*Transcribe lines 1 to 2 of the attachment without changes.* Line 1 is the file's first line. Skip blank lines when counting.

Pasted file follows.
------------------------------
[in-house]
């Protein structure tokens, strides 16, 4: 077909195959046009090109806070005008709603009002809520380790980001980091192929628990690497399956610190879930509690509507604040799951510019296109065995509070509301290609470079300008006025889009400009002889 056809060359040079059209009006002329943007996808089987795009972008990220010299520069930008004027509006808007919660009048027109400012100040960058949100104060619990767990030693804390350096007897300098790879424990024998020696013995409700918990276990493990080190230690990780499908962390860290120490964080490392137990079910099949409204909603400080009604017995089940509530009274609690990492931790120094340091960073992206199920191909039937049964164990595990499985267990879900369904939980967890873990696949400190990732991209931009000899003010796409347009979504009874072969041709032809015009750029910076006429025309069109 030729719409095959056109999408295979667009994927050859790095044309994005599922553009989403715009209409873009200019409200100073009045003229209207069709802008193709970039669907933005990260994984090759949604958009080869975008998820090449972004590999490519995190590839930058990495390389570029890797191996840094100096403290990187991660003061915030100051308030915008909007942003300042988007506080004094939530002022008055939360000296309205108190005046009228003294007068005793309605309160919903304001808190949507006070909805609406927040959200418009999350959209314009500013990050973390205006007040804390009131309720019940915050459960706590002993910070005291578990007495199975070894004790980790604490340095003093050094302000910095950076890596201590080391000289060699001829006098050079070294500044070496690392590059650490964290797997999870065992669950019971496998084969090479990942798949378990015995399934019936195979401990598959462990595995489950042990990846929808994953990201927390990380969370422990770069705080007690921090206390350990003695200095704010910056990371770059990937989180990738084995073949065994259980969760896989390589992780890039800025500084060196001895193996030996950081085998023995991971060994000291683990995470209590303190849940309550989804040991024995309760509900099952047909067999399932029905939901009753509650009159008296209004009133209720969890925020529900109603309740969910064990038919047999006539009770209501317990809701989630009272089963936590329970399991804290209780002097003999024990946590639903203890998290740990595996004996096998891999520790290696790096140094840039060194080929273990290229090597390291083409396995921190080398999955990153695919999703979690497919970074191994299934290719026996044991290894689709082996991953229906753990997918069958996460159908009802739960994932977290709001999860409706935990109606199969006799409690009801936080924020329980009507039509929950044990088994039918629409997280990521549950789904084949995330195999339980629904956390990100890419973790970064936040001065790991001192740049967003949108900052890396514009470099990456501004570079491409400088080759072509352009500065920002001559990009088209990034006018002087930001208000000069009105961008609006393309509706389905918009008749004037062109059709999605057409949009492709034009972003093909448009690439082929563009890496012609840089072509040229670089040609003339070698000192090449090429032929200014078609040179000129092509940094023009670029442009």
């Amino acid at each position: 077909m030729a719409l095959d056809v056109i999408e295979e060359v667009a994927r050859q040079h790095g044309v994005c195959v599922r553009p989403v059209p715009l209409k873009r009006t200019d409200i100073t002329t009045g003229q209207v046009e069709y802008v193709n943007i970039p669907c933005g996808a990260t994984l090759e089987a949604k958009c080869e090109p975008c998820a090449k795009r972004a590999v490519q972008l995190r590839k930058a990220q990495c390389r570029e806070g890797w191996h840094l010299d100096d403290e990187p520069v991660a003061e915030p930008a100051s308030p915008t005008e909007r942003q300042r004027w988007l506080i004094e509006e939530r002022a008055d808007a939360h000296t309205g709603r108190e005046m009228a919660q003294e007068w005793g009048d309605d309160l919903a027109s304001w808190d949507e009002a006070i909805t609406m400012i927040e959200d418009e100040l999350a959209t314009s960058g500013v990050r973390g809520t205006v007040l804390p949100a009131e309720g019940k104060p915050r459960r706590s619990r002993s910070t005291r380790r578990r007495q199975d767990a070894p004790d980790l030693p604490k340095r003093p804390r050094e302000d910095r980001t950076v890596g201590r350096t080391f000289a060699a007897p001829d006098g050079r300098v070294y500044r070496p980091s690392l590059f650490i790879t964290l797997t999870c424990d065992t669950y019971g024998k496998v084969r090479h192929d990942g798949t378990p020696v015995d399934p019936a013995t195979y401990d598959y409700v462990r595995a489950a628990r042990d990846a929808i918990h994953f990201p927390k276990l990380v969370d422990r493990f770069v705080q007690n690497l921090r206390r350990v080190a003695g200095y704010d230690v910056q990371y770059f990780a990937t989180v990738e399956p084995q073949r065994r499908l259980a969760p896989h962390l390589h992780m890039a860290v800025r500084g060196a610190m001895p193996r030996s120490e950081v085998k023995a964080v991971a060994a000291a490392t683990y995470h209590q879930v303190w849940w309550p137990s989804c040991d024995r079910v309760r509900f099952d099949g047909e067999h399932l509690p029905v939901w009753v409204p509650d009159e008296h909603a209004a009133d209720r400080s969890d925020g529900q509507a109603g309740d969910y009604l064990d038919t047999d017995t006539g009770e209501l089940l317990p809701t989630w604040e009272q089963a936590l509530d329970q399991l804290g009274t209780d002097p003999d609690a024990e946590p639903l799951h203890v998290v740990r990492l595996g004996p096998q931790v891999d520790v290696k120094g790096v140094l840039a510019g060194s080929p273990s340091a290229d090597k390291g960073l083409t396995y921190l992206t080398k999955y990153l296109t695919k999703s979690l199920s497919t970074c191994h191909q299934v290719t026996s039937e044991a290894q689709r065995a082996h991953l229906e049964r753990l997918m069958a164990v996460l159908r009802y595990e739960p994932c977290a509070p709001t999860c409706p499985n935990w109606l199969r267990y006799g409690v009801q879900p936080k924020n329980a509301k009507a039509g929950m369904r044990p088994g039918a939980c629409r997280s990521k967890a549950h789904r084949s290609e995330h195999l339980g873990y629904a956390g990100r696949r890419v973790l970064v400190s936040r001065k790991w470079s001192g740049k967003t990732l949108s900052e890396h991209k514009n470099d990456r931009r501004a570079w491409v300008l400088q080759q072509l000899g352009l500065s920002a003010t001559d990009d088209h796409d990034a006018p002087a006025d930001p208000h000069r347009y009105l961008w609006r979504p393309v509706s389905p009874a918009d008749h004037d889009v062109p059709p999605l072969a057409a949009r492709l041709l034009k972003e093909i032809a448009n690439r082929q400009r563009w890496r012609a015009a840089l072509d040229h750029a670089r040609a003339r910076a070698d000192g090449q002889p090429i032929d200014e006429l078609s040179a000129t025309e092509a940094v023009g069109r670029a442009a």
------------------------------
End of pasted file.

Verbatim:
[in-house]
């Protein structure tokens, strides 16, 4: 077909195959046009090109806070005008709603009002809520380790980001980091192929628990690497399956610190879930509690509507604040799951510019296109065995509070509301290609470079300008006025889009400009002889 056809060359040079059209009006002329943007996808089987795009972008990220010299520069930008004027509006808007919660009048027109400012100040960058949100104060619990767990030693804390350096007897300098790879424990024998020696013995409700918990276990493990080190230690990780499908962390860290120490964080490392137990079910099949409204909603400080009604017995089940509530009274609690990492931790120094340091960073992206199920191909039937049964164990595990499985267990879900369904939980967890873990696949400190990732991209931009000899003010796409347009979504009874072969041709032809015009750029910076006429025309069109 030729719409095959056109999408295979667009994927050859790095044309994005599922553009989403715009209409873009200019409200100073009045003229209207069709802008193709970039669907933005990260994984090759949604958009080869975008998820090449972004590999490519995190590839930058990495390389570029890797191996840094100096403290990187991660003061915030100051308030915008909007942003300042988007506080004094939530002022008055939360000296309205108190005046009228003294007068005793309605309160919903304001808190949507006070909805609406927040959200418009999350959209314009500013990050973390205006007040804390009131309720019940915050459960706590002993910070005291578990007495199975070894004790980790604490340095003093050094302000910095950076890596201590080391000289060699001829006098050079070294500044070496690392590059650490964290797997999870065992669950019971496998084969090479990942798949378990015995399934019936195979401990598959462990595995489950042990990846929808994953990201927390990380969370422990770069705080007690921090206390350990003695200095704010910056990371770059990937989180990738084995073949065994259980969760896989390589992780890039800025500084060196001895193996030996950081085998023995991971060994000291683990995470209590303190849940309550989804040991024995309760509900099952047909067999399932029905939901009753509650009159008296209004009133209720969890925020529900109603309740969910064990038919047999006539009770209501317990809701989630009272089963936590329970399991804290209780002097003999024990946590639903203890998290740990595996004996096998891999520790290696790096140094840039060194080929273990290229090597390291083409396995921190080398999955990153695919999703979690497919970074191994299934290719026996044991290894689709082996991953229906753990997918069958996460159908009802739960994932977290709001999860409706935990109606199969006799409690009801936080924020329980009507039509929950044990088994039918629409997280990521549950789904084949995330195999339980629904956390990100890419973790970064936040001065790991001192740049967003949108900052890396514009470099990456501004570079491409400088080759072509352009500065920002001559990009088209990034006018002087930001208000000069009105961008609006393309509706389905918009008749004037062109059709999605057409949009492709034009972003093909448009690439082929563009890496012609840089072509040229670089040609003339070698000192090449090429032929200014078609040179000129092509940094023009670029442009």